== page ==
Now, why would any central government agree to lose control over portions of its jurisdiction to the authorities in a subarea? Basically, there are two reasons that we know from history. One is that’s the only way to unify the nation or unify an organization. You can think of the E.U., for example, as a highly decentralized polity. The other is because the nation may be unified, but there are groups within that nation that have a different political identity and that are unwilling to associate themselves with the nation as a whole. The example that comes readily to mind at present is Spain where you have several different areas, the Basque Country and Catalonia, where people speak a different language, have a different history and are demanding a degree of autonomy.
Now, we come to the United States, our country of interest. It’s not clear whether when the United States was formed it was formed as a national system that simply decentralized power to the states — that was, after all, the British Colonial model that we inherited — or whether it was a federal system where a group of states allied with each other to form a nation. There are plenty of historical support for either view. And in fact, this was one of the major battles that was occurring in the pre-Civil War period. But we know what’s happened in the post-Civil War period, which is the United States has developed a uniform political identity and has become a unified nation. So federalism, as it existed or may have existed in the pre-bellum period, is now vestigial. What we have is a decentralized system that really reflects the unified political identity that we’ve achieved. And it’s a very substantial political achievement of the United States.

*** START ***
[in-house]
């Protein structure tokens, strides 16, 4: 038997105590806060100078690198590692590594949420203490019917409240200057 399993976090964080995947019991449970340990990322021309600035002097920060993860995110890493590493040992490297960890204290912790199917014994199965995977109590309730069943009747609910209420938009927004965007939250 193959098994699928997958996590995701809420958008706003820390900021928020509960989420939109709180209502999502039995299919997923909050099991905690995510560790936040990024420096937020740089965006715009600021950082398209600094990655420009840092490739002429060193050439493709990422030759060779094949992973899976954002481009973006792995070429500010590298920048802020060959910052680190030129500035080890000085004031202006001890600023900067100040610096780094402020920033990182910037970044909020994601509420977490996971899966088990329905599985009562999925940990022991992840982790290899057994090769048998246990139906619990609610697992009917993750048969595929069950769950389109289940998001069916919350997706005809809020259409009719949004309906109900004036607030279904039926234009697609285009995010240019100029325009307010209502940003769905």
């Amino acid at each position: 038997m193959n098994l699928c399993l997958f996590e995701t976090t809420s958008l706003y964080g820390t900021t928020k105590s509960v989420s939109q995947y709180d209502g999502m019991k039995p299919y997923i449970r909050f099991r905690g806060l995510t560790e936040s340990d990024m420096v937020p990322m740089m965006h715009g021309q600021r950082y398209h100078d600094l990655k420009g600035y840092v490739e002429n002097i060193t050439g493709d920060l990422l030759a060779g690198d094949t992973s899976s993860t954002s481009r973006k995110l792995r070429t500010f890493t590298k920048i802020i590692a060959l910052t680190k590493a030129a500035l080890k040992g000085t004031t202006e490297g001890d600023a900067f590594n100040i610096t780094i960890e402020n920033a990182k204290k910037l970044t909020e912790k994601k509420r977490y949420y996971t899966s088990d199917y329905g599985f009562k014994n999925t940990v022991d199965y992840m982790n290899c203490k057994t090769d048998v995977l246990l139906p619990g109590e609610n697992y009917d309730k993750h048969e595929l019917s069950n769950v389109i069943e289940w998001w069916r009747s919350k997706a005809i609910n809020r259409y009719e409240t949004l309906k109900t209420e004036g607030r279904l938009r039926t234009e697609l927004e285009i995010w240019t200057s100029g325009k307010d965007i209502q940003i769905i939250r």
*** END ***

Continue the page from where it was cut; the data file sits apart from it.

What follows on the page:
What does this mean for territoriality? Well, it means that the principle of geography, the principle of administering through geographic subunits, is the one that should control. And that means that the issue needs to be thought of primarily in managerial terms. So this would suggest that incidence or occurrences in each state should be governed by that particular state and that we should be very skeptical of state power being extended beyond the boundaries of the state. So for example, I’ll just pick something noncontroversial like assisted suicide.
If a state prohibits assisted suicide but another state permits it, and people from that state travel to the other state to avail themselves of this, it should be the other state’s law that controls because the occurrence is happening in that other state. Or to pick another example, equally uncontroversial, of abortion restrictions, the same would apply. If people travel to another state to avail themselves of different abortion rules, it should be the other state’s rule that apply because that’s the managerially based version of -- or the managerially based solution to the problem.
Now, interestingly, this is an example where, if you take a states’ rights view, you basically get the same results. I don’t know exactly what it means to say that the states are sovereign because the whole theory of sovereignty related to a uniform regime that had plenary authority. But assuming you want to say that and think in terms of states’ rights, okay. So the state from which the citizens depart has rights, but so does the state to which the citizens then travel. So we’re talking about two conflicting sets of rights.
I think the only result of that is you’re going to get a more confused analysis because you’re dealing with something mystical rather than something that is, A, practical, namely the managerial principle, and B, reflects the reality of political identity in the United States today. Thank you.